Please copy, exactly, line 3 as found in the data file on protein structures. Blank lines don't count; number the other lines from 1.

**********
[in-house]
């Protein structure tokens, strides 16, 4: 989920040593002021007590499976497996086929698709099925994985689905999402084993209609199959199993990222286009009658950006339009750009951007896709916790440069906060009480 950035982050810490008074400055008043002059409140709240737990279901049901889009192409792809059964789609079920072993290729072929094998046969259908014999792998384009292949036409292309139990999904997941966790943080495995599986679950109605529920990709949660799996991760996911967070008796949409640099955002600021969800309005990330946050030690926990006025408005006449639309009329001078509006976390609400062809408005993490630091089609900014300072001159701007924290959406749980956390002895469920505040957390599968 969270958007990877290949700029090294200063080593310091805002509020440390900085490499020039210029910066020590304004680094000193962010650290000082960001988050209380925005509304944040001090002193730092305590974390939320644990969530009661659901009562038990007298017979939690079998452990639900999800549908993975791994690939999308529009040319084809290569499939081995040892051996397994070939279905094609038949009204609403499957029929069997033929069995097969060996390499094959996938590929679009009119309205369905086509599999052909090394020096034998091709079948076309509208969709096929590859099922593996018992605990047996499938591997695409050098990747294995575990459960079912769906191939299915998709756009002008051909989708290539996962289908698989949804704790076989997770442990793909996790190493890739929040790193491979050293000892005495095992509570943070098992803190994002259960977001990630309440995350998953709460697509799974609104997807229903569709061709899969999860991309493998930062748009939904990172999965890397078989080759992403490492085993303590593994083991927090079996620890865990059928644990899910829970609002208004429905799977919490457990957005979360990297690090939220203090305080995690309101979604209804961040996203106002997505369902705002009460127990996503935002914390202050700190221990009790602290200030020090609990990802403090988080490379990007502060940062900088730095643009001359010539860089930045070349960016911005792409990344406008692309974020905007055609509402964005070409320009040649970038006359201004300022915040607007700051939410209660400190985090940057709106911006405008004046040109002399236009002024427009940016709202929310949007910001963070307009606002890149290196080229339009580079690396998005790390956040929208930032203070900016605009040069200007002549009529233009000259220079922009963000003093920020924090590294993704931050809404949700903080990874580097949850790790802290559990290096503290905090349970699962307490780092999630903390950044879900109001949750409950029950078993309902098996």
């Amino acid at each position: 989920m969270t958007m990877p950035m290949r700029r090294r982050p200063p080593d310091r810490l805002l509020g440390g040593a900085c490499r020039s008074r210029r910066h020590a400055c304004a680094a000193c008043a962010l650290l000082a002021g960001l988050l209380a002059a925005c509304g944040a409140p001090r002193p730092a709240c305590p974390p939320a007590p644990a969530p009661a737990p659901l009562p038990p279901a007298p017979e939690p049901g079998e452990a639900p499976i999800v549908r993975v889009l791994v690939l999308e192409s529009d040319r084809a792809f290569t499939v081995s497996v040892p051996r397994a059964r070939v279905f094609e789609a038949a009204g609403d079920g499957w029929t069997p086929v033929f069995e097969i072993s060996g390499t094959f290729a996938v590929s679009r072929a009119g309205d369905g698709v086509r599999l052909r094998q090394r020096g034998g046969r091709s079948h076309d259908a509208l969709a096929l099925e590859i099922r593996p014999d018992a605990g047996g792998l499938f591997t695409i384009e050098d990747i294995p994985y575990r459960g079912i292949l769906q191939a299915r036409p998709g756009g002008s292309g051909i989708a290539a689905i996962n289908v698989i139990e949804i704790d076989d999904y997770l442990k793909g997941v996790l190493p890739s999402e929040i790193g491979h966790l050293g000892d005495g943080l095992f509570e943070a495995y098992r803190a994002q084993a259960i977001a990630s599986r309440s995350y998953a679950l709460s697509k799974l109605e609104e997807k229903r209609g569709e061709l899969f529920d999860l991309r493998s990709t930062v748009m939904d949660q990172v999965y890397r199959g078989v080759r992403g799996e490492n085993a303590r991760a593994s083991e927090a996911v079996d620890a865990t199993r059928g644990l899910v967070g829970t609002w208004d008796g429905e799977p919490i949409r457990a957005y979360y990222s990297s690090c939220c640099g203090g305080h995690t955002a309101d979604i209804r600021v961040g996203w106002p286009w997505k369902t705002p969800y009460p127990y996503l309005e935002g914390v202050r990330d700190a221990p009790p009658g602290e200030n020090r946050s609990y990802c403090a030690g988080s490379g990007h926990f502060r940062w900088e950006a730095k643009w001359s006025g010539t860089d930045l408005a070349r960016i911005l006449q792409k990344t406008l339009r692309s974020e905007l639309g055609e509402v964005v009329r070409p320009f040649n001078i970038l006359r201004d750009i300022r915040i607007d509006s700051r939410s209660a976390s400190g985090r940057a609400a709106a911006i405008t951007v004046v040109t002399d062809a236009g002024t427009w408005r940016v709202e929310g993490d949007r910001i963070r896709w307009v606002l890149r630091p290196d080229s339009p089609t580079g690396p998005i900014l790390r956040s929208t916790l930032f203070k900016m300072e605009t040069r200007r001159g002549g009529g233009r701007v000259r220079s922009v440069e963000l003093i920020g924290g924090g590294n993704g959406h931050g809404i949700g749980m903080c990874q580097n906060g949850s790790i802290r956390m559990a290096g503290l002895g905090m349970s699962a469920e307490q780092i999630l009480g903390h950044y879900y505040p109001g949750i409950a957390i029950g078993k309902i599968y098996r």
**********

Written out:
């Amino acid at each position: 989920m969270t958007m990877p950035m290949r700029r090294r982050p200063p080593d310091r810490l805002l509020g440390g040593a900085c490499r020039s008074r210029r910066h020590a400055c304004a680094a000193c008043a962010l650290l000082a002021g960001l988050l209380a002059a925005c509304g944040a409140p001090r002193p730092a709240c305590p974390p939320a007590p644990a969530p009661a737990p659901l009562p038990p279901a007298p017979e939690p049901g079998e452990a639900p499976i999800v549908r993975v889009l791994v690939l999308e192409s529009d040319r084809a792809f290569t499939v081995s497996v040892p051996r397994a059964r070939v279905f094609e789609a038949a009204g609403d079920g499957w029929t069997p086929v033929f069995e097969i072993s060996g390499t094959f290729a996938v590929s679009r072929a009119g309205d369905g698709v086509r599999l052909r094998q090394r020096g034998g046969r091709s079948h076309d259908a509208l969709a096929l099925e590859i099922r593996p014999d018992a605990g047996g792998l499938f591997t695409i384009e050098d990747i294995p994985y575990r459960g079912i292949l769906q191939a299915r036409p998709g756009g002008s292309g051909i989708a290539a689905i996962n289908v698989i139990e949804i704790d076989d999904y997770l442990k793909g997941v996790l190493p890739s999402e929040i790193g491979h966790l050293g000892d005495g943080l095992f509570e943070a495995y098992r803190a994002q084993a259960i977001a990630s599986r309440s995350y998953a679950l709460s697509k799974l109605e609104e997807k229903r209609g569709e061709l899969f529920d999860l991309r493998s990709t930062v748009m939904d949660q990172v999965y890397r199959g078989v080759r992403g799996e490492n085993a303590r991760a593994s083991e927090a996911v079996d620890a865990t199993r059928g644990l899910v967070g829970t609002w208004d008796g429905e799977p919490i949409r457990a957005y979360y990222s990297s690090c939220c640099g203090g305080h995690t955002a309101d979604i209804r600021v961040g996203w106002p286009w997505k369902t705002p969800y009460p127990y996503l309005e935002g914390v202050r990330d700190a221990p009790p009658g602290e200030n020090r946050s609990y990802c403090a030690g988080s490379g990007h926990f502060r940062w900088e950006a730095k643009w001359s006025g010539t860089d930045l408005a070349r960016i911005l006449q792409k990344t406008l339009r692309s974020e905007l639309g055609e509402v964005v009329r070409p320009f040649n001078i970038l006359r201004d750009i300022r915040i607007d509006s700051r939410s209660a976390s400190g985090r940057a609400a709106a911006i405008t951007v004046v040109t002399d062809a236009g002024t427009w408005r940016v709202e929310g993490d949007r910001i963070r896709w307009v606002l890149r630091p290196d080229s339009p089609t580079g690396p998005i900014l790390r956040s929208t916790l930032f203070k900016m300072e605009t040069r200007r001159g002549g009529g233009r701007v000259r220079s922009v440069e963000l003093i920020g924290g924090g590294n993704g959406h931050g809404i949700g749980m903080c990874q580097n906060g949850s790790i802290r956390m559990a290096g503290l002895g905090m349970s699962a469920e307490q780092i999630l009480g903390h950044y879900y505040p109001g949750i409950a957390i029950g078993k309902i599968y098996r």